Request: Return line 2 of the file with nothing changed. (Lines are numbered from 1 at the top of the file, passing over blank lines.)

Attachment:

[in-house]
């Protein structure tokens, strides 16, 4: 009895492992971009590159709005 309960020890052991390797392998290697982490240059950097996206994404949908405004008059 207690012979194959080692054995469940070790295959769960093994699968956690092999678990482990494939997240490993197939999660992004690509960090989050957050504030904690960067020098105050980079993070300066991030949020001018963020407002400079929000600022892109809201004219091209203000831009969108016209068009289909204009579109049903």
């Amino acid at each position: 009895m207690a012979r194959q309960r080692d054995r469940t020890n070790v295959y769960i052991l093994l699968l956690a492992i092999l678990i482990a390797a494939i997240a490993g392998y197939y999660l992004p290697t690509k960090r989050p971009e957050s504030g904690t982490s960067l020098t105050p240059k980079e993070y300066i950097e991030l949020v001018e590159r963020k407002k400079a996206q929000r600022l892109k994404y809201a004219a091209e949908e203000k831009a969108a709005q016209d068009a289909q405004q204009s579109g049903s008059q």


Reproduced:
């Protein structure tokens, strides 16, 4: 009895492992971009590159709005 309960020890052991390797392998290697982490240059950097996206994404949908405004008059 207690012979194959080692054995469940070790295959769960093994699968956690092999678990482990494939997240490993197939999660992004690509960090989050957050504030904690960067020098105050980079993070300066991030949020001018963020407002400079929000600022892109809201004219091209203000831009969108016209068009289909204009579109049903």